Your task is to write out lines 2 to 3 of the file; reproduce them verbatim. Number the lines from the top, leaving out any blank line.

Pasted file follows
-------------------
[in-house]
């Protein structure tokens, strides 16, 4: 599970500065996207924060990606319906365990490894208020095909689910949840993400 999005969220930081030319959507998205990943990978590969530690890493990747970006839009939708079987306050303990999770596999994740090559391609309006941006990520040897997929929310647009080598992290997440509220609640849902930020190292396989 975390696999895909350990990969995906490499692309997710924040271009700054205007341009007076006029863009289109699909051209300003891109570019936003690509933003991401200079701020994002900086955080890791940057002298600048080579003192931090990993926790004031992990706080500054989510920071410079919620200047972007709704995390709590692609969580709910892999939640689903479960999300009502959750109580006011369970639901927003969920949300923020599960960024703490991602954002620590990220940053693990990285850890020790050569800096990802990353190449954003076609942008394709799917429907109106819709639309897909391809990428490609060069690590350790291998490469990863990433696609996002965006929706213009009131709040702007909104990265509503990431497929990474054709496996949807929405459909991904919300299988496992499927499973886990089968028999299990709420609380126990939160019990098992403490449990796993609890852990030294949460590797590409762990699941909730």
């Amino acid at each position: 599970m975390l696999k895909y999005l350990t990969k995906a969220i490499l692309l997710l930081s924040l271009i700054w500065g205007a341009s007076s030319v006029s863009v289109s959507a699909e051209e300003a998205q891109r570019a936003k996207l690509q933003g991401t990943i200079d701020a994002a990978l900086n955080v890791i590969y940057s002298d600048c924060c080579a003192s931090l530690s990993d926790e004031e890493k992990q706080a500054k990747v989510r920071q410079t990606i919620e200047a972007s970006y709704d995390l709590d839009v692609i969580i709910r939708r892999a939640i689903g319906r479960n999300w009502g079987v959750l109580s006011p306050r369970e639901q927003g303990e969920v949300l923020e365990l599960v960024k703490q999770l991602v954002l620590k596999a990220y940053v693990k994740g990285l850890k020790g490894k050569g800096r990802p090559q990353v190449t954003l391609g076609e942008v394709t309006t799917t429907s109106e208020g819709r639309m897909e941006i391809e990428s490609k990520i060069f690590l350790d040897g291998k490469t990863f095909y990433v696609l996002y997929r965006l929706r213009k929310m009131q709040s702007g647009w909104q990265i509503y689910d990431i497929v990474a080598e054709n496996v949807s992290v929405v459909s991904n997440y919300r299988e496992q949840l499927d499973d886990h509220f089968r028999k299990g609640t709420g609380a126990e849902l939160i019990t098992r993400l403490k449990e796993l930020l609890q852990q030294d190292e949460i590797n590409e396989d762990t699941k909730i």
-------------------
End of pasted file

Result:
């Protein structure tokens, strides 16, 4: 599970500065996207924060990606319906365990490894208020095909689910949840993400 999005969220930081030319959507998205990943990978590969530690890493990747970006839009939708079987306050303990999770596999994740090559391609309006941006990520040897997929929310647009080598992290997440509220609640849902930020190292396989 975390696999895909350990990969995906490499692309997710924040271009700054205007341009007076006029863009289109699909051209300003891109570019936003690509933003991401200079701020994002900086955080890791940057002298600048080579003192931090990993926790004031992990706080500054989510920071410079919620200047972007709704995390709590692609969580709910892999939640689903479960999300009502959750109580006011369970639901927003969920949300923020599960960024703490991602954002620590990220940053693990990285850890020790050569800096990802990353190449954003076609942008394709799917429907109106819709639309897909391809990428490609060069690590350790291998490469990863990433696609996002965006929706213009009131709040702007909104990265509503990431497929990474054709496996949807929405459909991904919300299988496992499927499973886990089968028999299990709420609380126990939160019990098992403490449990796993609890852990030294949460590797590409762990699941909730």
């Amino acid at each position: 599970m975390l696999k895909y999005l350990t990969k995906a969220i490499l692309l997710l930081s924040l271009i700054w500065g205007a341009s007076s030319v006029s863009v289109s959507a699909e051209e300003a998205q891109r570019a936003k996207l690509q933003g991401t990943i200079d701020a994002a990978l900086n955080v890791i590969y940057s002298d600048c924060c080579a003192s931090l530690s990993d926790e004031e890493k992990q706080a500054k990747v989510r920071q410079t990606i919620e200047a972007s970006y709704d995390l709590d839009v692609i969580i709910r939708r892999a939640i689903g319906r479960n999300w009502g079987v959750l109580s006011p306050r369970e639901q927003g303990e969920v949300l923020e365990l599960v960024k703490q999770l991602v954002l620590k596999a990220y940053v693990k994740g990285l850890k020790g490894k050569g800096r990802p090559q990353v190449t954003l391609g076609e942008v394709t309006t799917t429907s109106e208020g819709r639309m897909e941006i391809e990428s490609k990520i060069f690590l350790d040897g291998k490469t990863f095909y990433v696609l996002y997929r965006l929706r213009k929310m009131q709040s702007g647009w909104q990265i509503y689910d990431i497929v990474a080598e054709n496996v949807s992290v929405v459909s991904n997440y919300r299988e496992q949840l499927d499973d886990h509220f089968r028999k299990g609640t709420g609380a126990e849902l939160i019990t098992r993400l403490k449990e796993l930020l609890q852990q030294d190292e949460i590797n590409e396989d762990t699941k909730i």